20 December 2010

Wildebeests: Guitar Rack (Part I)

Remember the old desk I broke down the other day?

Yesterday the largest piece - the desktop - got cut into pieces...

...which got put together into one of these:

It's a guitar rack - or will be when it's done. :)

Obviously the first order of business was the stain - namely, that each piece was already stained on one side. 
I used Liquid Sander on those bits (I love that stuff), making three passes to make sure the clear-coat was dissolved and that I'd be able to re-stain without sanding (which: YAY!)  I stained the whole piece over again in the original color, blending the old in with the new into one seamless coat;  then gave it a second coat in a lighter, orange-maple-y color to warm up the wood tone a bit (the deep walnut-y brown I used was a bit...flat). 

There were still a couple of places that need touching up (because I got glue on the wood and hadn't realized it, argh!), and the whole thing needed a light sanding and a final clear-coat.   But while the first couple of layers cured, the next step was to stain all the other parts to match:

These pegs will be wrapped in this foam pipe insulation (it looks gray here, but it's black) and attached across the top cross-bar of the stand.  The guitars' necks will rest between them just like in the picture I linked to above.  Only the flat end of each peg will be visible, so I didn't have to do much staining.  You can see what the maple stain looks like on bare wood here, though. 

Same deal with the longer bars that will be inserted into the bottom "box" part of the unit, on which the bodies of the guitars will rest.

Tonight, pegs and bars get installed, as well as other parts of the stand that need to be cushioned with foam to prevent damage to the guitars' finish and strings; I'll also attach feet to the bottom of the unit to keep it from scratching the floors in the house.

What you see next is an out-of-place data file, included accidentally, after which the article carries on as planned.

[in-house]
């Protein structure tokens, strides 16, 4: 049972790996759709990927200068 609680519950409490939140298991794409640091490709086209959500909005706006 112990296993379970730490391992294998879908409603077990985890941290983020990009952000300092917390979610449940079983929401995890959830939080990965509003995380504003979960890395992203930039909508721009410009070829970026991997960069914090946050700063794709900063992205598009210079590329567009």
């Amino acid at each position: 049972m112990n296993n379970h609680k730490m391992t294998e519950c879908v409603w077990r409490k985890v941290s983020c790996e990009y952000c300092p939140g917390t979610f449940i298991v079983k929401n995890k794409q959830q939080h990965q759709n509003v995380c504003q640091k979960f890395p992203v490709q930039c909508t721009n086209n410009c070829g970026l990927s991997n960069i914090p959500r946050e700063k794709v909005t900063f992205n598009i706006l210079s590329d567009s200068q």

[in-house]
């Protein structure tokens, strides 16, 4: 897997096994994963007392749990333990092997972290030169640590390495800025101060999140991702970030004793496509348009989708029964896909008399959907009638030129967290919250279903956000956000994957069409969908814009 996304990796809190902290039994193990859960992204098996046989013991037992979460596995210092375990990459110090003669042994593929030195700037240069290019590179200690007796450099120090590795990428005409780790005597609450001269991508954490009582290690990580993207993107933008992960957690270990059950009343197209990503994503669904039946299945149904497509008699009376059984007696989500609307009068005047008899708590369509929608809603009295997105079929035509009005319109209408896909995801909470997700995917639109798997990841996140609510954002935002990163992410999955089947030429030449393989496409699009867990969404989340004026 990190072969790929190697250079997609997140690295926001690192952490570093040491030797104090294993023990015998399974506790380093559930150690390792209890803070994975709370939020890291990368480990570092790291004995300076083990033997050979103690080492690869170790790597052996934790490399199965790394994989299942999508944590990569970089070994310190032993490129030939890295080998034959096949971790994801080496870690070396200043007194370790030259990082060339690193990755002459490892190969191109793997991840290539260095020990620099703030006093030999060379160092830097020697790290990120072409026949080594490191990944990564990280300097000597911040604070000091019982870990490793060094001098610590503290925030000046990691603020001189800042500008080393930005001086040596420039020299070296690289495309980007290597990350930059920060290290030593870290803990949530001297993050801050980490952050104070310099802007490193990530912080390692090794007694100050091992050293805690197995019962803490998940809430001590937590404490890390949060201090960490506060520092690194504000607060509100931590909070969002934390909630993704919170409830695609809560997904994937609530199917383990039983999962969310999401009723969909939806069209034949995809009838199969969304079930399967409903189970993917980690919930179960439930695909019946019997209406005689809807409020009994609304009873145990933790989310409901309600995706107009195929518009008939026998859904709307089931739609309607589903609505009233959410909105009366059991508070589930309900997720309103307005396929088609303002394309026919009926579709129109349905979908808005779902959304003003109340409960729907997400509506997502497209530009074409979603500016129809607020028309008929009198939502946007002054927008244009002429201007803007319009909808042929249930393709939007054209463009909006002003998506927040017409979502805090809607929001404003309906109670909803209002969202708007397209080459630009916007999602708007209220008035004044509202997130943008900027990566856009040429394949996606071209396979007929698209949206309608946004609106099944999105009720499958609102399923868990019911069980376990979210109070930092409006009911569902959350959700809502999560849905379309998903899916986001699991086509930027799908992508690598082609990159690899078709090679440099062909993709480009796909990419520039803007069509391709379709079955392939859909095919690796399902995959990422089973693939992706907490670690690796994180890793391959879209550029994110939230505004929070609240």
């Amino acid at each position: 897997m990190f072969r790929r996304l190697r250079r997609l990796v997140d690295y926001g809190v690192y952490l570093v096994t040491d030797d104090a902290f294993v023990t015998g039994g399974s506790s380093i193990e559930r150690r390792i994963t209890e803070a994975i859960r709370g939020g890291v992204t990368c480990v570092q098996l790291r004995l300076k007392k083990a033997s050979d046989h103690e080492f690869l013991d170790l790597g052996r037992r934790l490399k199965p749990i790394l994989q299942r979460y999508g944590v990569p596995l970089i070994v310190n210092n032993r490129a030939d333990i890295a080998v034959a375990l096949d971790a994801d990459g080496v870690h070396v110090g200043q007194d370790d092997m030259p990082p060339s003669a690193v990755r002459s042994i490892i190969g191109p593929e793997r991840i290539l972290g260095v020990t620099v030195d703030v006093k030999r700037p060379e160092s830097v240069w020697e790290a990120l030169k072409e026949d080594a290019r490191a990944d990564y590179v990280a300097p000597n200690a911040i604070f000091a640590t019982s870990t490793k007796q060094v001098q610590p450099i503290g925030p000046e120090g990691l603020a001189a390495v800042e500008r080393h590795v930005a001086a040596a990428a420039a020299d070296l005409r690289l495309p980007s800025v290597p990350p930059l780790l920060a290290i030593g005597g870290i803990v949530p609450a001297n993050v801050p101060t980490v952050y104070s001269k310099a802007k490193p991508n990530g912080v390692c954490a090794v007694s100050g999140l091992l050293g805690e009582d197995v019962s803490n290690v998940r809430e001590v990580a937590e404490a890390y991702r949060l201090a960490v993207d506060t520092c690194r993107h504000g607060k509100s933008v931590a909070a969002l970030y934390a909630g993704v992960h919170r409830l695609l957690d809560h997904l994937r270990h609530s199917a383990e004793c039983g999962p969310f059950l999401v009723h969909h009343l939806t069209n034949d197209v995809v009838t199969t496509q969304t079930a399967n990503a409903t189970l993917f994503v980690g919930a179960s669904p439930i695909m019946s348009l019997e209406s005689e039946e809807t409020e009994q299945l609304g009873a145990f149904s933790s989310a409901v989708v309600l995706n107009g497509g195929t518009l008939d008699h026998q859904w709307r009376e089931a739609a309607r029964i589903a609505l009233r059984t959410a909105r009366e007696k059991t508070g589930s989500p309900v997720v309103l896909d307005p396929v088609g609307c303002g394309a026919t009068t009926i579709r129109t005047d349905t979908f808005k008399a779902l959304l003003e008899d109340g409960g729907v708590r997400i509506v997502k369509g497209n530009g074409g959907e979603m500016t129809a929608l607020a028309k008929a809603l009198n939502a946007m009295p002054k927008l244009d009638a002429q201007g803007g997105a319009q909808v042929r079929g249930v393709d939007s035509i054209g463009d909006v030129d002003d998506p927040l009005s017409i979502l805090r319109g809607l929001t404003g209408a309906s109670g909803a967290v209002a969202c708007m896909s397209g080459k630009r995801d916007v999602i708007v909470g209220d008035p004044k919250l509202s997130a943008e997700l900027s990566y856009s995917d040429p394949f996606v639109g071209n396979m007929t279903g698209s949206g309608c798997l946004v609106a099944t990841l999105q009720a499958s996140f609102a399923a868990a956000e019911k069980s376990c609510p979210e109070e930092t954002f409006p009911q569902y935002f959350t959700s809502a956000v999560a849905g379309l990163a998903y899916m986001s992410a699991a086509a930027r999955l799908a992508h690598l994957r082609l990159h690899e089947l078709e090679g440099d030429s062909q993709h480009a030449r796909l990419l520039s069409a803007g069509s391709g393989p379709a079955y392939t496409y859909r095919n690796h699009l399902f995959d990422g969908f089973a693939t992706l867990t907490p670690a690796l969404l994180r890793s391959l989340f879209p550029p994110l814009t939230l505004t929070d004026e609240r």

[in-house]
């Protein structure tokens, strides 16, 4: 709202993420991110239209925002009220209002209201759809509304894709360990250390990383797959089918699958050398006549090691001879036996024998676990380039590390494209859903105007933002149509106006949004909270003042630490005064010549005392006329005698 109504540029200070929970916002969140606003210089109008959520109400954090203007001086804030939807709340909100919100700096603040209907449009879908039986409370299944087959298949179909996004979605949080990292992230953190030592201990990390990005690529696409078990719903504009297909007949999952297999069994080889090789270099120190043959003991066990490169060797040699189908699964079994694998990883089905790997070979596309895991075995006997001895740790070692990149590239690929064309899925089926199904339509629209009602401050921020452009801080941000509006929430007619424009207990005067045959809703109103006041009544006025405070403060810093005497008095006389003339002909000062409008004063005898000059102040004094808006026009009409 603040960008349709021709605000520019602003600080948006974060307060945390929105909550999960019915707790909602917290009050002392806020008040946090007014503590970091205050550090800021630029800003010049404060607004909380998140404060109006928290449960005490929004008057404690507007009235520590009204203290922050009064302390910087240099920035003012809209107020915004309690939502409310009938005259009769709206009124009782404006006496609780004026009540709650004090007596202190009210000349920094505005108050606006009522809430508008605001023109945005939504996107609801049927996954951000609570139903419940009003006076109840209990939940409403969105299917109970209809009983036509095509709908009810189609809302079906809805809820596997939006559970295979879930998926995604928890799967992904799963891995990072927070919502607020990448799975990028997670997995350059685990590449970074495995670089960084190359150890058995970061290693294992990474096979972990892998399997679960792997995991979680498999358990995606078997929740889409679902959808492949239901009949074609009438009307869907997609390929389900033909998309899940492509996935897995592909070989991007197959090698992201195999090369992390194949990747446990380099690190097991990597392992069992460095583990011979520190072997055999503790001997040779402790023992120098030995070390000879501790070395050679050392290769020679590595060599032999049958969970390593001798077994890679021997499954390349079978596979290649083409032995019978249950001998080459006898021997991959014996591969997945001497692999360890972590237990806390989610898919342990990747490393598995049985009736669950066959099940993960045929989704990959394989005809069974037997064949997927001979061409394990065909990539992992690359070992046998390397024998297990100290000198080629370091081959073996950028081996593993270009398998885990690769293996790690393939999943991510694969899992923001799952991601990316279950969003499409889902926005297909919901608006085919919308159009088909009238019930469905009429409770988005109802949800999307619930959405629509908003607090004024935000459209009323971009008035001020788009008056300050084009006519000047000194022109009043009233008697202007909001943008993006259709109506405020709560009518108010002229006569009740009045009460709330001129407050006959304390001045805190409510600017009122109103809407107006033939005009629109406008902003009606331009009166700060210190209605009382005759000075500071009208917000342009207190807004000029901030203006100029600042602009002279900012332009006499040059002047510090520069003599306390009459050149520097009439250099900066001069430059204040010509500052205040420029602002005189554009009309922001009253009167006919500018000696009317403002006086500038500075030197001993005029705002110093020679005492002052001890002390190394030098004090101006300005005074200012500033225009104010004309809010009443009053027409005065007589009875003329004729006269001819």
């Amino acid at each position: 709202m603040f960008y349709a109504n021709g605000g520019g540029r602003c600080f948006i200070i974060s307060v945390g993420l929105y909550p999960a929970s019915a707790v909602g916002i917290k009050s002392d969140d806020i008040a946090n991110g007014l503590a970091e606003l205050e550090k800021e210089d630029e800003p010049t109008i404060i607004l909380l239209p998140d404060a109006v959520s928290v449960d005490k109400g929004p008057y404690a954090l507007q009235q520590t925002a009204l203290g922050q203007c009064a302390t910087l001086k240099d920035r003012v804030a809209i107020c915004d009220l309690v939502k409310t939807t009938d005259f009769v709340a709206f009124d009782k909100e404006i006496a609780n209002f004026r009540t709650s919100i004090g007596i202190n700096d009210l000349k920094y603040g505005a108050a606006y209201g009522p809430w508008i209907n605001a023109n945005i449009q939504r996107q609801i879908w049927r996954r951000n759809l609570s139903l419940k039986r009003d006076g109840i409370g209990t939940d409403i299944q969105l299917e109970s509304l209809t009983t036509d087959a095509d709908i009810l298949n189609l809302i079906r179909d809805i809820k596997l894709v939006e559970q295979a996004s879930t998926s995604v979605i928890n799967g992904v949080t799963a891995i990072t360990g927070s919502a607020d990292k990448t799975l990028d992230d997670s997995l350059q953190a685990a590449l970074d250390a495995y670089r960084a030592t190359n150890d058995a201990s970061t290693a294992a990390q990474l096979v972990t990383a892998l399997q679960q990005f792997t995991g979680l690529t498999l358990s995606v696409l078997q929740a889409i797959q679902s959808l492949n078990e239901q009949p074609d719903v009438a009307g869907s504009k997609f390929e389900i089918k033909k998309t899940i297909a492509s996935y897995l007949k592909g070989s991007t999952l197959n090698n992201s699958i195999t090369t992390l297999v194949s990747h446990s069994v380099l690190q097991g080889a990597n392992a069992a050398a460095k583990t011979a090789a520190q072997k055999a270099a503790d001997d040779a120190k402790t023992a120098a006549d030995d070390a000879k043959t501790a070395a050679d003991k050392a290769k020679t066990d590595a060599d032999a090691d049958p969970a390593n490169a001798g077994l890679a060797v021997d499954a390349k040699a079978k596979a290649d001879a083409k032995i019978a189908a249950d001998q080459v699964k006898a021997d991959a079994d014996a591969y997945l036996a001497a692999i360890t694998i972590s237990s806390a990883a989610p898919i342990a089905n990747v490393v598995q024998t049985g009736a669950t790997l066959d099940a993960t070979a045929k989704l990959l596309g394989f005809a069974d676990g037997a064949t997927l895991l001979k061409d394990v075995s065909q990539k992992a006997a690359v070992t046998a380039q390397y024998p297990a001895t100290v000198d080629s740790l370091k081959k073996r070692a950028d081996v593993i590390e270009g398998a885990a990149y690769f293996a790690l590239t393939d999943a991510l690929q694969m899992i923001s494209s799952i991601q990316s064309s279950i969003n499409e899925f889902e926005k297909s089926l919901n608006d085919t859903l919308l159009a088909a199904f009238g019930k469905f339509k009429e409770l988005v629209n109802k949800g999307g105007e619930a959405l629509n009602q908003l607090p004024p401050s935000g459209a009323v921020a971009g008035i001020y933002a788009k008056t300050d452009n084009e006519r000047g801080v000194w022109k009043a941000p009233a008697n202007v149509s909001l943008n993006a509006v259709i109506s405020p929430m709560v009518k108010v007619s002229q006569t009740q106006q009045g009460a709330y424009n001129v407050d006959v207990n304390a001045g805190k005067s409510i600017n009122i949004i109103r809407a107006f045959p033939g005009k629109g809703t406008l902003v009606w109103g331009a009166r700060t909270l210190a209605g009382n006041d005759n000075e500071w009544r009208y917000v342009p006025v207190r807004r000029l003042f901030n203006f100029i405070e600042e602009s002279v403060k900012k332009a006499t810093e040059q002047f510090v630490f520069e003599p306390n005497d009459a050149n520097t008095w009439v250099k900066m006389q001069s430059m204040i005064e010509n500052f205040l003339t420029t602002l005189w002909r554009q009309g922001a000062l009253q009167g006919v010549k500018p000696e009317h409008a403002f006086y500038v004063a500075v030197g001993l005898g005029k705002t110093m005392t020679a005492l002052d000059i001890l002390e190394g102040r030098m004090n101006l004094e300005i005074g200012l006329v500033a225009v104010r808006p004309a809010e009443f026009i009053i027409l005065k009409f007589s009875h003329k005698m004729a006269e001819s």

I'm done with the power tools portion of this event, but I managed to use nearly every single one that I own:

  • Jigsaw:  to cut out the curved/angled side pieces
  • Table saw: to rip the cross-braces across the bottom and back out of what was left of the desktop
  • Sander:  ...I bet you can guess this one, lol.
  • Dremel:  most of the desk had been nailed together with a nail gun, so that the nails didn't show on the outside, but when I pulled the wood apart, I had lots of them sticking out everywhere.  I removed as many as I could; but some I couldn't pull out, so I just cut them off at the surface of the wood as close as I could get with wire snips.  I used the Dremel to grind down any remaining nail stubs so they wouldn't be in the way, and so that they wouldn't snag and scratch anyone reaching into/through the finished stand.
  • Compound mitre saw: to cut the dowels for the pegs and lower bars to length
  • Drill:  to screw the pieces together

...that's everything but the router.

Finished piece tomorrow!  :) 



  1. Hmmm...you mean you didn't use your router to round over the edges to make them finished and protect the guitars, cats...guests. I'm astonished. ;) Ya coulda been a contendah!!! Anyway, it's official, I hate you. *sighs* If I'd started a project like that, 6 months from now, it'd still be stacked in a corner, in pieces. Like my husband's chair...all the cut lumber of which...are you ready for this...has been cut, stacked, boxed, reboxed, restacked, moved in and out of storage TWICE....since fall 1999. I officially suck in suckitude so bad...no wonder you make me feel so inadequate. :P

    The guitar stand is fabulous :)

  2. LOL! You don't suck, stop that. :)

    Yeah, the router...I hate my router. It's really, really heavy, and so it's hard to control. Plus all the bits I have for it are all dull and chipped, so they don't cut for crap.


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